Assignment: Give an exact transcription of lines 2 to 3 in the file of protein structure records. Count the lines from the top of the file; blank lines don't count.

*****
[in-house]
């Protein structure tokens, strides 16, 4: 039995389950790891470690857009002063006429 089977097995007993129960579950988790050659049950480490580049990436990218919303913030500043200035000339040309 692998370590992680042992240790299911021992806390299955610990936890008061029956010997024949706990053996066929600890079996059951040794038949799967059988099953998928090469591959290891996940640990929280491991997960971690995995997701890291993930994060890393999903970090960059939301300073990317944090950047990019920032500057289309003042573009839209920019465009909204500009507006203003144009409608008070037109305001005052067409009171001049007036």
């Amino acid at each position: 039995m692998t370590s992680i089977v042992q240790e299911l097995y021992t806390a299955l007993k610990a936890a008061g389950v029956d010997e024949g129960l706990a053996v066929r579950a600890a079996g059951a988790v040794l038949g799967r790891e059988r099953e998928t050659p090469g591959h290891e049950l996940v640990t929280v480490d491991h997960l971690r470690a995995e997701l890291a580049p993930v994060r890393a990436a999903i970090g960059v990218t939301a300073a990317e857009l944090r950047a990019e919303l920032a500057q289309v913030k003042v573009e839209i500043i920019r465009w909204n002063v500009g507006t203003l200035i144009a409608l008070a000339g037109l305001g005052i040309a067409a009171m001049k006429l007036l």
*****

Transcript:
């Protein structure tokens, strides 16, 4: 039995389950790891470690857009002063006429 089977097995007993129960579950988790050659049950480490580049990436990218919303913030500043200035000339040309 692998370590992680042992240790299911021992806390299955610990936890008061029956010997024949706990053996066929600890079996059951040794038949799967059988099953998928090469591959290891996940640990929280491991997960971690995995997701890291993930994060890393999903970090960059939301300073990317944090950047990019920032500057289309003042573009839209920019465009909204500009507006203003144009409608008070037109305001005052067409009171001049007036």
């Amino acid at each position: 039995m692998t370590s992680i089977v042992q240790e299911l097995y021992t806390a299955l007993k610990a936890a008061g389950v029956d010997e024949g129960l706990a053996v066929r579950a600890a079996g059951a988790v040794l038949g799967r790891e059988r099953e998928t050659p090469g591959h290891e049950l996940v640990t929280v480490d491991h997960l971690r470690a995995e997701l890291a580049p993930v994060r890393a990436a999903i970090g960059v990218t939301a300073a990317e857009l944090r950047a990019e919303l920032a500057q289309v913030k003042v573009e839209i500043i920019r465009w909204n002063v500009g507006t203003l200035i144009a409608l008070a000339g037109l305001g005052i040309a067409a009171m001049k006429l007036l």